application of the results thereof."3 To its credit, NASA has actively embraced this objective for many years. The political environment within which cooperation has taken place, however, has helped determine what types of cooperative efforts would be supported by involved governments and where they would be conducted.

The reasons for an international approach to space activity from the U.S. perspective in the early years were quite clear. The more pragmatic reasons focused on the U.S. requirement for worldwide tracking locations. NASA wanted to create an international climate in which other countries would be favorably disposed toward allowing tracking sites on their territory.4 Beyond this immediate need, international cooperation helped promote certain economic and political objectives. The United States, for instance, wanted to create global markets for newly emerging communications and aerospace industries.

During the Cold War there was significant political goodwill to be gained by the United States through cooperation with Europe vis-à-vis the former Soviet Union. The NASA Task Force on International Cooperation in fact stated in 1987 that "international cooperation in space from the outset has been motivated primarily by foreign policy objectives." 5 Competition in space (including the space sciences) was part and parcel of concerted efforts made by the superpowers to convince other countries of their technical capabilities, and hence leadership. This leadership aspect was at one time sufficient reason to engage in a cooperative activity.

Finally, there were also scientific and technical objectives for cooperating. In this initial period, the benefits of technology acquisition flowed primarily from the United States to other countries. The United States, although willing to be (and indeed seeing benefit in being) generous in its cooperative efforts, nevertheless attempted to avoid unnecessary technology transfer. Space science, as a field within space activity, was deemed a benign and nonthreatening field for initial cooperative efforts.6

Basic scientific research, as opposed to applied science, has traditionally been considered a field in which open, cooperative work should be encouraged. Further, the desire of members of the international scientific community to work together to maximize the benefits accrued from each scientific effort engendered a unity of purpose that transcended national boundaries. During the first stage of U.S.-European cooperation, space science was therefore actively pursued as a cooperative venture. The initial guidelines set by NASA for cooperation were simple:7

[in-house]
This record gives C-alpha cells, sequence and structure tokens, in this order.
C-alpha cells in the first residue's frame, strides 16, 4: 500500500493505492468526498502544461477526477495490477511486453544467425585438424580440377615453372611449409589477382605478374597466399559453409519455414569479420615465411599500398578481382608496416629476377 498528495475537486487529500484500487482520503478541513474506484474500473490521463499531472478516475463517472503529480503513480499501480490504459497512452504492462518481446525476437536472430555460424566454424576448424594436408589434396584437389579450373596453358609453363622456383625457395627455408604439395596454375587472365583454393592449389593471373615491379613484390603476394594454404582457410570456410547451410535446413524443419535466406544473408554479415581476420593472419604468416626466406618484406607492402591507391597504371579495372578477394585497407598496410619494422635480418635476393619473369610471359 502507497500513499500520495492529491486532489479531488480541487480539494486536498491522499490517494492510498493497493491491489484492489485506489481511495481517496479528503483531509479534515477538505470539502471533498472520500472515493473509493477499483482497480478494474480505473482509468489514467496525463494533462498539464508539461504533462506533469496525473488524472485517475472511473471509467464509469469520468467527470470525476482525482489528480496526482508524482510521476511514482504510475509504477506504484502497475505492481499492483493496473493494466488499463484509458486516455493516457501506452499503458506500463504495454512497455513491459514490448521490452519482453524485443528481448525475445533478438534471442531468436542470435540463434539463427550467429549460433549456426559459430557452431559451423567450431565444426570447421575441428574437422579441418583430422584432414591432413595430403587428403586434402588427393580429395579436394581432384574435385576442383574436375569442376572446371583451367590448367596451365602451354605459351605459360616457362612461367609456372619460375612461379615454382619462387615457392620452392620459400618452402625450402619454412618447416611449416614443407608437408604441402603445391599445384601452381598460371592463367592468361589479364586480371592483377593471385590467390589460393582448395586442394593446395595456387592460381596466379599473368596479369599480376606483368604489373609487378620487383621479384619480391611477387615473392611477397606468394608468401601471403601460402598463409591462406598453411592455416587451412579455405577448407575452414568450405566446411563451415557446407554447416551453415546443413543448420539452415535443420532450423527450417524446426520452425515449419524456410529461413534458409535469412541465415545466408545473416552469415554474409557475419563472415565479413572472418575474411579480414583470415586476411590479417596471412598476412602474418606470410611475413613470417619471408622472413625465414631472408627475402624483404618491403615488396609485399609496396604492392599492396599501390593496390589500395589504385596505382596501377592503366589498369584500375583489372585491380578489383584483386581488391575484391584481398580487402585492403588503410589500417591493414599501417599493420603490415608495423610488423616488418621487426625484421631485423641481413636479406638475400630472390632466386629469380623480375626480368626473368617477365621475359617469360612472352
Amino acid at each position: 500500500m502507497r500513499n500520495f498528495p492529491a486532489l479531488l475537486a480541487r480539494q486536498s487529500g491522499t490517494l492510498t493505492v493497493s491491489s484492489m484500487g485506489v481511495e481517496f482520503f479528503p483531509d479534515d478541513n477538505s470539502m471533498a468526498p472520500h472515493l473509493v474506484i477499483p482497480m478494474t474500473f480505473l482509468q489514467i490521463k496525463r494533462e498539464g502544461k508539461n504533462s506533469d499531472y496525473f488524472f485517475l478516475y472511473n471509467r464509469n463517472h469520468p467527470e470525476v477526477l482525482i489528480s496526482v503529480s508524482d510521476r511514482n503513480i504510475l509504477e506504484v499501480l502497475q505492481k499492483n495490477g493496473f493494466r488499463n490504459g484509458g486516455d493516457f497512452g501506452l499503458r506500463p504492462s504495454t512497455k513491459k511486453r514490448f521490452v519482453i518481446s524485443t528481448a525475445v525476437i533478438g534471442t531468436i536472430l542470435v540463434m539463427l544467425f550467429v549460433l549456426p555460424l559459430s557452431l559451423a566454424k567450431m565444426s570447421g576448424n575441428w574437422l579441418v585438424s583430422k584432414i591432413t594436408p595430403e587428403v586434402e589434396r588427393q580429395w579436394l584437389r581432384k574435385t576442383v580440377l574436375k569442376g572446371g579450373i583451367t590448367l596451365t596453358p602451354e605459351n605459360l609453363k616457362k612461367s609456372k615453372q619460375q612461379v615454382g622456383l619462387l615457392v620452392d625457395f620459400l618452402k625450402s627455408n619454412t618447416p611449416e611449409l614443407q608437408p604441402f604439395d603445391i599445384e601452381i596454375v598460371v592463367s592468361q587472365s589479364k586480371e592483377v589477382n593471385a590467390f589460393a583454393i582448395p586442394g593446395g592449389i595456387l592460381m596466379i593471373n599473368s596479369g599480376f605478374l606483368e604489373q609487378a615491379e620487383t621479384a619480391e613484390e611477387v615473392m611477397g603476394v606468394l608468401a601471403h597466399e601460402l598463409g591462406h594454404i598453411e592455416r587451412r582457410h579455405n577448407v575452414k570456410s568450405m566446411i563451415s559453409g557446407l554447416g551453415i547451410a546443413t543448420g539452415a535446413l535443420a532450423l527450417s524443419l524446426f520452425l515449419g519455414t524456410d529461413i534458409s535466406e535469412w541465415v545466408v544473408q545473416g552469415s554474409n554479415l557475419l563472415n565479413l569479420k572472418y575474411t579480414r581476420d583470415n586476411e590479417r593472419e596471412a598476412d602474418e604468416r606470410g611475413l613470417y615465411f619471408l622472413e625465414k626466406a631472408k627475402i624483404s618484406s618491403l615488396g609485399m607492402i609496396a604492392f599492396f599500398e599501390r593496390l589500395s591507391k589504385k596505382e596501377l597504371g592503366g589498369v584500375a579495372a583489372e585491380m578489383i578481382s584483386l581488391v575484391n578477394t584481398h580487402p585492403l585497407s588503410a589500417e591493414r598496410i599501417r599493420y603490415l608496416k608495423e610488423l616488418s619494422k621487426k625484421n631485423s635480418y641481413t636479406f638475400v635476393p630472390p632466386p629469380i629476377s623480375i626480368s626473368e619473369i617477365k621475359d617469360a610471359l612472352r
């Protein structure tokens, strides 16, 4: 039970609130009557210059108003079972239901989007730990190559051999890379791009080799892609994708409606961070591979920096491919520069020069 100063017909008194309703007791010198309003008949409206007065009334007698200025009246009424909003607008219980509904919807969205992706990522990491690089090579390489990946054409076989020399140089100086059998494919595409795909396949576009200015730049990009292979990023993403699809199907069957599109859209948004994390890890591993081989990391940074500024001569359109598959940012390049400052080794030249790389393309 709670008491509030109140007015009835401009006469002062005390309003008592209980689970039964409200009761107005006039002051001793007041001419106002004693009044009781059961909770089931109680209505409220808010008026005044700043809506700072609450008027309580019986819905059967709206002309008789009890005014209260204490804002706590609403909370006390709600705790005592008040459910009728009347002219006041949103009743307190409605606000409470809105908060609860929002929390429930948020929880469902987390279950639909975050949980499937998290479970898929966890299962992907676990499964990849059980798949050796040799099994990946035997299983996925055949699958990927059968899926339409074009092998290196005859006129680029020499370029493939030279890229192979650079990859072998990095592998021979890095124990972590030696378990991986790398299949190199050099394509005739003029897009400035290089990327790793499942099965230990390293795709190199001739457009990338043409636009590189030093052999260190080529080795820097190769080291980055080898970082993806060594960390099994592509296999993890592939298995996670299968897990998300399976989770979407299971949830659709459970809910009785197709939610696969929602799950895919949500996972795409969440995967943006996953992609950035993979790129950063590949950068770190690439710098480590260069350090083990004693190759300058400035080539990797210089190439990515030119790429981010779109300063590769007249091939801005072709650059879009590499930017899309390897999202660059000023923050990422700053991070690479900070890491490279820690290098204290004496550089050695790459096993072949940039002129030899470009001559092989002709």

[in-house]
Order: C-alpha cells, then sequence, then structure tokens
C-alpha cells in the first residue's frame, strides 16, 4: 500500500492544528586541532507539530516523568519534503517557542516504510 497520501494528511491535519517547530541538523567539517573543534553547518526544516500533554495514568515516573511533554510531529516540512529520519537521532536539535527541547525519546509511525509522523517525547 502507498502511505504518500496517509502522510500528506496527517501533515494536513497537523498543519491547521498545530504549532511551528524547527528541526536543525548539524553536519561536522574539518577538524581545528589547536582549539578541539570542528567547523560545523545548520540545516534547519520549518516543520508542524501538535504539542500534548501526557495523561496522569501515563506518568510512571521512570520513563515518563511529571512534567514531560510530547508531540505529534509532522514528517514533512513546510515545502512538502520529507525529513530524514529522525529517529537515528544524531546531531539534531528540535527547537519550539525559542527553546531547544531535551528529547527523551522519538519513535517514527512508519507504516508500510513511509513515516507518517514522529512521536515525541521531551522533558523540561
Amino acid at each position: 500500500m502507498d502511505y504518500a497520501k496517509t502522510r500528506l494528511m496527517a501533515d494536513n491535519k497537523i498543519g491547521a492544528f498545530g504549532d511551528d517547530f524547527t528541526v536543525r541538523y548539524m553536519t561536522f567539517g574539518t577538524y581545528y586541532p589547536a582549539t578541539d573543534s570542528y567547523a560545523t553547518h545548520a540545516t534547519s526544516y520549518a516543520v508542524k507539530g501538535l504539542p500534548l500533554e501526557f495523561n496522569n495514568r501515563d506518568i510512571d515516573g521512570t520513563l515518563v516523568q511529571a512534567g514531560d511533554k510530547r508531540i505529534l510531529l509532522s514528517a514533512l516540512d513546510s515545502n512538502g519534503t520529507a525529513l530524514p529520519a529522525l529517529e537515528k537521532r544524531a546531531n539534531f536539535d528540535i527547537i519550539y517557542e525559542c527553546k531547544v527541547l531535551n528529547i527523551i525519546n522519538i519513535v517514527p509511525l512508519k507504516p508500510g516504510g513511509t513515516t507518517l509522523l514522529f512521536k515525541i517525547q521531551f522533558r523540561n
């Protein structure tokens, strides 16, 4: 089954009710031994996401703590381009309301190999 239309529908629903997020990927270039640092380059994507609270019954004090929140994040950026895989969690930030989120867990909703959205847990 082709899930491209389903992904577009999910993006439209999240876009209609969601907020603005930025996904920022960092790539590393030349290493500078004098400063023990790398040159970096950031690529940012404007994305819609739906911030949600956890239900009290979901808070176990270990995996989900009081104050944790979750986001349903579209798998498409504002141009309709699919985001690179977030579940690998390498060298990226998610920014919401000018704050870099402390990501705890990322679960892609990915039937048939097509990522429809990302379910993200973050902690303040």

• Having each participating government designate a civil government agency for the negotiation and supervision of joint efforts;
  • Conducting projects and activities having scientific validity and of mutual interest;
  • Agreeing on specific projects rather than generalized programs;
  • Having each country accept financial responsibility for its own contributions to joint projects (no exchange of funds); and
  • Providing for the widest and most practicable dissemination of the results of cooperative projects.

The focus of the guidelines reinforces the statement that scientific cooperation was what the United States envisioned; thus, cooperative space efforts took on multiple forms relatively quickly. These forms ranged from handshakes in space, with Apollo-Soyuz, to Spacelab and the International Space Station (ISS). The difference between what was originally envisioned and what eventually transpired was largely determined by fluctuating economic conditions as well as national interests.

2  

Logsdon, J.M. "U.S.-European Coorperation in Space Science: A 25-Year Perspective," Science 223:11-16, January 6, 1984.

3  

Public Law 85-568, National Aeronautics and Space Act of 1958, July 29, 1958.

4  

Marcia S. Smith, "America's International Space Activities," Society 18 (January-February), 1984. Actually there were four tracking programs being established: (1) mini-track, a north-south network throughout the Western hemisphere for scientific satellites; (2) the deep-space network; (3) the manned spaceflight ground stations; and (4) the Baker-Nunn (named for the camera design used) tracking stations for a Smithsonian astrophysics program.

5  

Task Force on International Relations in Space, National Aeronautics and Space Administration, Internatioanl Space Policy for the 1990's and Beyond, NASA, Washington, D.C., October 12, 1987, p. 18.

6  

In his book Science with a vengeance, David DeVorkin presents an interesting history of the linkage between carly military space operations and space science. DeVorkin, D., Science with a Vengeance, Sprnger-Verlag, New York, 1993.

7  

Division of International Affairs, National Aeronautics and space Administration, 26 Years of NASA International Programs, NASA, Washington, D.C., January 1, 1984, p.2.



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